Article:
PHILADELPHIA (AP) - Struggling Charter Communications Inc., the nation's fourth largest cable operator, said Thursday that it plans to file a prearranged Chapter 11 bankruptcy by April 1.
Charter, which is controlled by Microsoft Corp. co-founder Paul Allen, said it has reached an agreement in principle with holders of $8 billion in debt who will give up repayment of their debt. In return, they will receive common shares, or warrants for rights to get common shares, that translate to nearly owning the entire company after bankruptcy.
WASHINGTON - President Barack Obama's economic recovery plan has passed the U.S. Senate and is on its way to difficult House-Senate negotiations.
WASHINGTON (AP) - Daschle withdraws nomination to be secretary of Health and Human Services.
NEW YORK (AP) - Macy's Inc. announced Monday that it will cut 7,000 jobs, almost 4 percent of its work force, reduce its contributions to its employees' retirement funds and slash its dividend to preserve cash amid a severe pullback in consumer spending.
ATLANTA - Gov. Sonny Perdue has asked the Georgia Bureau of Investigation to look into the south Georgia peanut butter plant at the heart of the salmonella outbreak.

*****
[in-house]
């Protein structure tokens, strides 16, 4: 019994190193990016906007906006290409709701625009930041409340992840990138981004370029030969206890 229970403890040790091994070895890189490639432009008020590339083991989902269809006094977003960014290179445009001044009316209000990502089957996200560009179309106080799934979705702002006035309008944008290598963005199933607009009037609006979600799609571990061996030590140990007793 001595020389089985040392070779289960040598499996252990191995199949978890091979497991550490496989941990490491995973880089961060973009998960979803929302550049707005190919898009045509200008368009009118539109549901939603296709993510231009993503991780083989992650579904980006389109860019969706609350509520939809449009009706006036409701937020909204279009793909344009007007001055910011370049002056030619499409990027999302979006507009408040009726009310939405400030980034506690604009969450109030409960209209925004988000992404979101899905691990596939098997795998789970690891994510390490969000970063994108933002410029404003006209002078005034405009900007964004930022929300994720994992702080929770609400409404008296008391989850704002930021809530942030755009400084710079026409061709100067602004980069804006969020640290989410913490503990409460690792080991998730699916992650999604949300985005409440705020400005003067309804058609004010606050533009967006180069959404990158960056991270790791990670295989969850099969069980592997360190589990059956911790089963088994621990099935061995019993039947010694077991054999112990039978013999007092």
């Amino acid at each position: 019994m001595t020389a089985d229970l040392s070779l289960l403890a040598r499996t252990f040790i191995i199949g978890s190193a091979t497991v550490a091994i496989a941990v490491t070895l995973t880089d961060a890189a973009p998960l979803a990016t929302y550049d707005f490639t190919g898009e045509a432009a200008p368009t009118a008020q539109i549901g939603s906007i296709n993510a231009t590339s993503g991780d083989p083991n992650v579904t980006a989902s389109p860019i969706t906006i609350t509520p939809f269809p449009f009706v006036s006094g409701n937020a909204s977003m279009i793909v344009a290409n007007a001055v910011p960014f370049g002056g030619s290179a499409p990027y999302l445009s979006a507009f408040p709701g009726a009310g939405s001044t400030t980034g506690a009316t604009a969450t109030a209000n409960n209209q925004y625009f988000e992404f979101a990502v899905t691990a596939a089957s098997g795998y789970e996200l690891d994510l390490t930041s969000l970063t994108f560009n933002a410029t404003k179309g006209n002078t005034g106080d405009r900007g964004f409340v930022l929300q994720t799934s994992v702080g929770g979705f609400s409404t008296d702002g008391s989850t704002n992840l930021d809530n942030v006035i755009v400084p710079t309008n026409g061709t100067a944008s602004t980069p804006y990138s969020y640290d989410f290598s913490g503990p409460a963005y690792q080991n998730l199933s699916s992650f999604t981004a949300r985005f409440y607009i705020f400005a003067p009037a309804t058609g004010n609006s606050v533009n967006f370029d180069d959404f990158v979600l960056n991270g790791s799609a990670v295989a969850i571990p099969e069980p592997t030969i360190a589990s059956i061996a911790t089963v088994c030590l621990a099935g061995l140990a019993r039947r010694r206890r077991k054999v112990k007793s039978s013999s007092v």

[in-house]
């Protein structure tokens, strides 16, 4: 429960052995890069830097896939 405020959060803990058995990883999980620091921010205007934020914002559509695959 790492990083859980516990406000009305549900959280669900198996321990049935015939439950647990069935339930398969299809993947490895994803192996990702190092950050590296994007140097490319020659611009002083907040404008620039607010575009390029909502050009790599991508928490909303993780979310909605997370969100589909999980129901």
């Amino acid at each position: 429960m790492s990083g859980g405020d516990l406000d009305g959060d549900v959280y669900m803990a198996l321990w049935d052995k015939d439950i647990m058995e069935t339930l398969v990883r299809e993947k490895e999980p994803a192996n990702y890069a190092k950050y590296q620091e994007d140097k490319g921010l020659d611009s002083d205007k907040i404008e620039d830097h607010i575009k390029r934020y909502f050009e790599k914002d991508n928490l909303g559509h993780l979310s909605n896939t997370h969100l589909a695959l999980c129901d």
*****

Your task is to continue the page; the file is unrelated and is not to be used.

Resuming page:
The governor has instructed the GBI to see whether the state has jurisdiction under Georgia law to investigate violations at the Georgia plant. Lawmakers have called on federal authorities to launch a criminal investigation.
SPRINGFIELD, Ill. - Illinois Gov. Rod Blagojevich (blah-GOY'-uh-vich) has been convicted at his impeachment trial and thrown out of office.
His removal comes nearly two months after his arrest on charges of trying to sell Barack Obama's vacant Senate seat. He becomes the first U.S. governor in more than 20 years to be removed by impeachment.
ATLANTA - The state's unemployment rate rose to 8.1 percent in December, the highest since March 1983, the Georgia Department of Labor said Thursday.
The department reported that 393,168 Georgia residents were jobless last month. About 40 percent of them are getting unemployment insurance.
ATLANTA- Powerful Georgia House leaders are backing a proposal that would preserve a property tax break for homeowners this year but would likely eliminate it next year.
The homeowner tax relief grants, which reduce property taxes by about $200 to $300 per homeowner, would be wiped out in Gov. Sonny Perdue's proposed spending plan. He said it was "virtually fiscally impossible" to fund the $428 million program amid a $2.2 billion deficit.
WASHINGTON - The Senate on Monday voted unanimously to postpone the upcoming transition from analog to digital television broadcasting by four months to June 12 - setting the stage for Congress to pass the proposal as early as Tuesday.
Monday's Senate vote is a big victory for the Obama administration and Democrats in Congress, who have been pushing for a delay amid growing concerns that too many Americans won't be ready for the currently scheduled Feb. 17 changeover.